Shiri Appleby's 'UnReal' Direction Means A Lot

UnREAL is a show about the women behind-the-scenes of a reality TV show, so this video of Shiri Appleby directing an episode is especially gratifying for feminist fans. The clip from Lifetime's Fempire Moments shows Appleby, who is also the star of Lifetime's critically acclaimed UnREAL , clearly in charge of the set, but you can see that she's also experiencing some disbelief that she's the one running things for an episode. "There was a slate with my name on it," she admits in the clip, "and I kind of had one of those automatic experiences like, nobody's fired me, everyone seems to be going along, and my plan is working." Her reaction is both relatable and concerning; it speaks to how much we still have to change in the Hollywood landscape in order to prevent this kind of imposter syndrome from setting in for women.

Appleby, in one respect, mirrors the success of her character, Rachel Goldberg, on UnREAL. Rachel is a producer on the fictional TV show Everlasting, a reality show that is clearly based on The Bachelor. But while the fictional Rachel feels conflicted about Everlasting's message to women and treatment of its contestants, the real Appleby is able to be a part of a show that is distinctly feminist from its female creators (Marti Noxon and Sarah Gertrude Shapiro) to its critiques of the way women are treated in the workplace, and on television.

Appleby's big directing moment is especially exciting when you consider the lack of women behind the scenes on television and in film. According to the Directors Guild of America, only 17 percent of episodic TV episodes in 2015 were directed by women, which is actually an improvement on previous years. Women are similarly underrepresented in other behind-the-scenes areas of television, making up 20 percent of series creators, 25 percent of executive producers, and 29 percent of TV writers.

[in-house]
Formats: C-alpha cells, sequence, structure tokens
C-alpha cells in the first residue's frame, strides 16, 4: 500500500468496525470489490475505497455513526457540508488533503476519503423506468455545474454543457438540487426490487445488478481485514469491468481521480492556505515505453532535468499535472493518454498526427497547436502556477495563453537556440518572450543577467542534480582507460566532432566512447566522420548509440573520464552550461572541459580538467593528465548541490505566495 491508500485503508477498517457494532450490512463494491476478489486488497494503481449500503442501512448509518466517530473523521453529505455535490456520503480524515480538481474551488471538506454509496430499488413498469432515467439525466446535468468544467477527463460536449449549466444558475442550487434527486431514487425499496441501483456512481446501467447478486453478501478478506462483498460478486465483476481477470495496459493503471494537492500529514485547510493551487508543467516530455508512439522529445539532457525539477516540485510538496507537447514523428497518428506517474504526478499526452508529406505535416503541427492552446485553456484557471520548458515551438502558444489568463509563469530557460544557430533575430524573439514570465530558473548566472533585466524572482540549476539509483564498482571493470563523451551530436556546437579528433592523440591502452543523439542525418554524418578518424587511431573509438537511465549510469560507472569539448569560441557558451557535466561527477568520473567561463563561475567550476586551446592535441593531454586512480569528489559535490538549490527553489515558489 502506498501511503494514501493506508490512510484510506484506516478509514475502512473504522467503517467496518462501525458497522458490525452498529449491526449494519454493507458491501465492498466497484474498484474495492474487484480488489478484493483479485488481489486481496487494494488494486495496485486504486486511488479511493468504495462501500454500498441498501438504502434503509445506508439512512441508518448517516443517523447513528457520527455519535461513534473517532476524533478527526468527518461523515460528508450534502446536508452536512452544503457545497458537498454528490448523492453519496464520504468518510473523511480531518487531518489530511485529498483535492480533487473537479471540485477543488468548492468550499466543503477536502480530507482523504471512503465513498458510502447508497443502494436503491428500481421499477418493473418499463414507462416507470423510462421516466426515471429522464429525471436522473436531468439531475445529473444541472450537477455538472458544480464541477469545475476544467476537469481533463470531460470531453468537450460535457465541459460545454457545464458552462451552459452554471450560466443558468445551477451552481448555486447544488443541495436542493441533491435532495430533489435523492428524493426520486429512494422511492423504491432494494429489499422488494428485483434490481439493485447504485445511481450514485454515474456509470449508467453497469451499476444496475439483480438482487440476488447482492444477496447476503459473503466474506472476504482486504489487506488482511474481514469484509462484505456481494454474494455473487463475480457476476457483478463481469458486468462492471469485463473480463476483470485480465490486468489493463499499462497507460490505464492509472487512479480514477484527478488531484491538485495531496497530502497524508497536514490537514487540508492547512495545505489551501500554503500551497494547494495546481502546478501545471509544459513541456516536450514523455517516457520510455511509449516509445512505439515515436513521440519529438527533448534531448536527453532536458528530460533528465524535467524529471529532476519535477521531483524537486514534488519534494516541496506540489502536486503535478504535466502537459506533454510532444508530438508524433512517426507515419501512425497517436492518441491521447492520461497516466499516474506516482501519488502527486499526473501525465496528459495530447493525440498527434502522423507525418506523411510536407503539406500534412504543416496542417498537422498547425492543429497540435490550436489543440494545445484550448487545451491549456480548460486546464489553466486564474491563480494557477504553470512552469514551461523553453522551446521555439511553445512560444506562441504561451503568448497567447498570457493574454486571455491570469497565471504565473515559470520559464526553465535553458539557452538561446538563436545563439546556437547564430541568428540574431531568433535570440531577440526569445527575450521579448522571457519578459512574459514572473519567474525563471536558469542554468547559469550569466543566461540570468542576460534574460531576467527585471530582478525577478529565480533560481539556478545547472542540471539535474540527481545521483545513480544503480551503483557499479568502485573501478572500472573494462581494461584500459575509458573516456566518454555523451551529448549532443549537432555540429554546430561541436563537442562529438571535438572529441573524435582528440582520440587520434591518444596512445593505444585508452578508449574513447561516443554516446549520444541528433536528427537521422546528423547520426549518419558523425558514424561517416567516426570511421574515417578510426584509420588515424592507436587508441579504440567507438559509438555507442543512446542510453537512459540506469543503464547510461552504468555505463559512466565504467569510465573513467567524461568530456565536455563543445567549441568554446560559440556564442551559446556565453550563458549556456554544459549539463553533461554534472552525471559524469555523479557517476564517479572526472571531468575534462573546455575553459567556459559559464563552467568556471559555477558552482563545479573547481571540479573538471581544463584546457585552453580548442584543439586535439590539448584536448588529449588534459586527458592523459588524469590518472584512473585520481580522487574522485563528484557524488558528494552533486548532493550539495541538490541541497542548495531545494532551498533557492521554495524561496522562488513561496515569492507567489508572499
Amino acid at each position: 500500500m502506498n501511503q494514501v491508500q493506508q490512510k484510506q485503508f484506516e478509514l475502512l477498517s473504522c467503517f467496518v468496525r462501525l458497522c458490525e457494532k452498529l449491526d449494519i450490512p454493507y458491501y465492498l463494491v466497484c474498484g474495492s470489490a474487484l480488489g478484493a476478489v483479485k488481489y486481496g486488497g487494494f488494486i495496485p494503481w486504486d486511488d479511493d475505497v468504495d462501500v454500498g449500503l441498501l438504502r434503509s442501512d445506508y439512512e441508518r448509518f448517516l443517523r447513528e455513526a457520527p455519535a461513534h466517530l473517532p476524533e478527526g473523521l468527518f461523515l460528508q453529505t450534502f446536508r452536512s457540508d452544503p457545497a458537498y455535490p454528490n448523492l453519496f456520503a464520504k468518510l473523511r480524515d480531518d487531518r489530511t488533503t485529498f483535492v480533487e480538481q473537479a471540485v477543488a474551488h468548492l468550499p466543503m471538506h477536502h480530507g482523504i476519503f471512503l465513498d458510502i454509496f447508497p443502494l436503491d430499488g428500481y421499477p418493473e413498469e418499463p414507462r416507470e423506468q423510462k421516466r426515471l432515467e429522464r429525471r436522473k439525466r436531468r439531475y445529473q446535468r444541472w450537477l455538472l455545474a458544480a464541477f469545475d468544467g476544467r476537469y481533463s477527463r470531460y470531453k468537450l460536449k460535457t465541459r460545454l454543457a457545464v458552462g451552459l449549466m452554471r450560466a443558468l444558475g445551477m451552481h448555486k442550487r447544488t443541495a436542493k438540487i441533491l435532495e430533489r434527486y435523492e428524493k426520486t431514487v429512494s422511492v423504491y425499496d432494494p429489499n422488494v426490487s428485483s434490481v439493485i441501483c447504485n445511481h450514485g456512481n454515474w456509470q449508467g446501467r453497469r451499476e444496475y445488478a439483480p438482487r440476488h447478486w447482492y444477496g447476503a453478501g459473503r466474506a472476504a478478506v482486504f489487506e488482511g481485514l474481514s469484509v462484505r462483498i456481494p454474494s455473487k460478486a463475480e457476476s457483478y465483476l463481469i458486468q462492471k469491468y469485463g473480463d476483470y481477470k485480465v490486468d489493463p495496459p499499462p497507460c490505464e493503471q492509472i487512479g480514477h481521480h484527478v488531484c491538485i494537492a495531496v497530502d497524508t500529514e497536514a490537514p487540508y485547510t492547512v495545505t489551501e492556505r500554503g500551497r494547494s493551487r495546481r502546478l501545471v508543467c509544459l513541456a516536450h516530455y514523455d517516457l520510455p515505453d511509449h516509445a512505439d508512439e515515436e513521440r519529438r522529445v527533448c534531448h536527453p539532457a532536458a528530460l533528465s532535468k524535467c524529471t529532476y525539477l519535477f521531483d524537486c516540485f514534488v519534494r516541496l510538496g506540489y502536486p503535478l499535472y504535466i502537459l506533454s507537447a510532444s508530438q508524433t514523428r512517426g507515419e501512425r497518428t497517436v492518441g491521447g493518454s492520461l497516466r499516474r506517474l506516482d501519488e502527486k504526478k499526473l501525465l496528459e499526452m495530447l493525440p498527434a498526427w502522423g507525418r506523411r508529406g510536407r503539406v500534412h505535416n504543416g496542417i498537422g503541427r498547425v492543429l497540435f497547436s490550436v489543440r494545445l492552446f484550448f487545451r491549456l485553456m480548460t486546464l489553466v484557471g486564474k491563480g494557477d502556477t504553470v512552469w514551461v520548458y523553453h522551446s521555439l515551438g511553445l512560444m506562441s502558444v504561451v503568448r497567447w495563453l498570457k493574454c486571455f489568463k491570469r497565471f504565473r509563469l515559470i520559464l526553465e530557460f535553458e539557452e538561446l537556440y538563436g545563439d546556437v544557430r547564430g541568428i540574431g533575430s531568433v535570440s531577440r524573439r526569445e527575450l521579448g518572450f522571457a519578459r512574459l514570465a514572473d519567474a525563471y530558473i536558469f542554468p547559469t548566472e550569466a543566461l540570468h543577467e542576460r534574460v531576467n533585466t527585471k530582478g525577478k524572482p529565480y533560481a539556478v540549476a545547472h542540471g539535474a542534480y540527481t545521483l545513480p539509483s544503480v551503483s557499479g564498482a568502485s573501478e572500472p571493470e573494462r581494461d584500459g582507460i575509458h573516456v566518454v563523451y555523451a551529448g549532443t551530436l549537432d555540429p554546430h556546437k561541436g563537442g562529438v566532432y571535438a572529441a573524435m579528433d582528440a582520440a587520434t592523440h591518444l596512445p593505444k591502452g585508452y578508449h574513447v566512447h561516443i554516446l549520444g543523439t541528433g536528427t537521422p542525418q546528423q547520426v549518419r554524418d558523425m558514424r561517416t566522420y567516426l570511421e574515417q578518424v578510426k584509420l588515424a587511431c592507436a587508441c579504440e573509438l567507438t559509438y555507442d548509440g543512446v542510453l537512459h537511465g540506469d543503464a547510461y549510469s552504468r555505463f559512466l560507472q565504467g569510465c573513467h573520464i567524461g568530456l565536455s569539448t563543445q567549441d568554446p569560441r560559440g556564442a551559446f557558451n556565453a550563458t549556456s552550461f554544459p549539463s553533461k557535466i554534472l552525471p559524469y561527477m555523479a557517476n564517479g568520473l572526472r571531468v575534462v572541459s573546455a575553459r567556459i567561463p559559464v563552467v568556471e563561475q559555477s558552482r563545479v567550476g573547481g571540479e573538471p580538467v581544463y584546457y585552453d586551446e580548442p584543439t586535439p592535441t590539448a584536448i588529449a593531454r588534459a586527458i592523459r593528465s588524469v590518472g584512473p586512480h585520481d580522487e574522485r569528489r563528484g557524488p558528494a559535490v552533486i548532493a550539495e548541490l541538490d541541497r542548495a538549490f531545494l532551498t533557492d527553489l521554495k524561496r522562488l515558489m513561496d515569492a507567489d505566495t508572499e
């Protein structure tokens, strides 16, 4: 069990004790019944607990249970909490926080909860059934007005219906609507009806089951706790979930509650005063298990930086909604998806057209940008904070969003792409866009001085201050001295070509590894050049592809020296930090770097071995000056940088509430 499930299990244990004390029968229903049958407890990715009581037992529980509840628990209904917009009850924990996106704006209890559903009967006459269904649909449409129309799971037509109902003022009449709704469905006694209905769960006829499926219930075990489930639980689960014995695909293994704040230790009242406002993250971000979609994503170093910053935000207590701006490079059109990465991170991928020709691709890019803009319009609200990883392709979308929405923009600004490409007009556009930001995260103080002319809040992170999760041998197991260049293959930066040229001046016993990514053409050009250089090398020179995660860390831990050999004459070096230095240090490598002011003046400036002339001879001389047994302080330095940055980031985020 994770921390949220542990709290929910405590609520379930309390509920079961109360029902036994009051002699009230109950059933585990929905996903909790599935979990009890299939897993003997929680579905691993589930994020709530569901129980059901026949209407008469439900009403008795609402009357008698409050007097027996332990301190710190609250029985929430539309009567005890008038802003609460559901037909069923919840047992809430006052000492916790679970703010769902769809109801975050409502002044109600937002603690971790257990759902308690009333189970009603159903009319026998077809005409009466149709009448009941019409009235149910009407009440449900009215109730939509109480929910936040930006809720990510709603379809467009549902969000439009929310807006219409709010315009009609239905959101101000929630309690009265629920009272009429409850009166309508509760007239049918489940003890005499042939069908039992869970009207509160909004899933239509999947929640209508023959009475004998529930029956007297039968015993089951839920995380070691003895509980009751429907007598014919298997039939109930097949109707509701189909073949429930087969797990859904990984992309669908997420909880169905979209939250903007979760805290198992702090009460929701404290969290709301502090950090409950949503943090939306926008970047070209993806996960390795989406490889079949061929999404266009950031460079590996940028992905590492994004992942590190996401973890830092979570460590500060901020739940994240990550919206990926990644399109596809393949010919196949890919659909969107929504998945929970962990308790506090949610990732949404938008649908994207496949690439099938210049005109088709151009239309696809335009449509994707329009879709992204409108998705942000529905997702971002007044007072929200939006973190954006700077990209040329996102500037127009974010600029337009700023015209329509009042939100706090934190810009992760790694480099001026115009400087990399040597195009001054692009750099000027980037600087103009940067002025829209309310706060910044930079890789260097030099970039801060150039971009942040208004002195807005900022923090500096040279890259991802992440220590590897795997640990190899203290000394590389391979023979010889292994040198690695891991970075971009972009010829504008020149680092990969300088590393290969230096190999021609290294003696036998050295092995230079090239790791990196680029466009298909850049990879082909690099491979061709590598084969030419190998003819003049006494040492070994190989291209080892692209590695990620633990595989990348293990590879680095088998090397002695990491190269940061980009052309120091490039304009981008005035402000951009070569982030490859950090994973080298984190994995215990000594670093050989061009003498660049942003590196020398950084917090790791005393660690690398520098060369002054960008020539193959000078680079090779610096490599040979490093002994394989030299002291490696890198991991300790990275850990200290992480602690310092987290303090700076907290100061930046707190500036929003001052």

Watching Appleby command the UnREAL set serves as a kind of tonic to Tuesday's quote from Adult Swim's executive vice president that the comedy network employs so few women because "women don’t tend to like conflict, comedy often comes from conflict, so that’s probably why we (or others) have so few female projects." Funny: UnREAL has female creators, a majority female writers' room, and female directors, and it does not lack in conflict.

Why does it matter to have women behind the scenes? Well, women make up half the population, and almost half of the speaking roles on TV. While it is possible for men to create nuanced female characters, it's hard to imagine that overwhelmingly white, male TV creators haven't shaped the overarching narrative of TV. Consider the many delicate stories UnREAL tells about rape, the objectification of women, and female relationships and friendships. It would be unfortunate to learn that no women had participated in the conversations that conceived those plots, and the stories probably wouldn't have the same complexity if they weren't crafted by people who could, on a fundamental level, identify with those experiences.

Female creators are also more likely to hire women, which is evidenced by Appleby's new directing gig. Maybe someday the exponential effect of women hiring women will bring the numbers to where they should be. Maybe someday future Shiri Applebys won't have such a hard time believing they're the ones sitting in the director's chair.

Images: Lifetime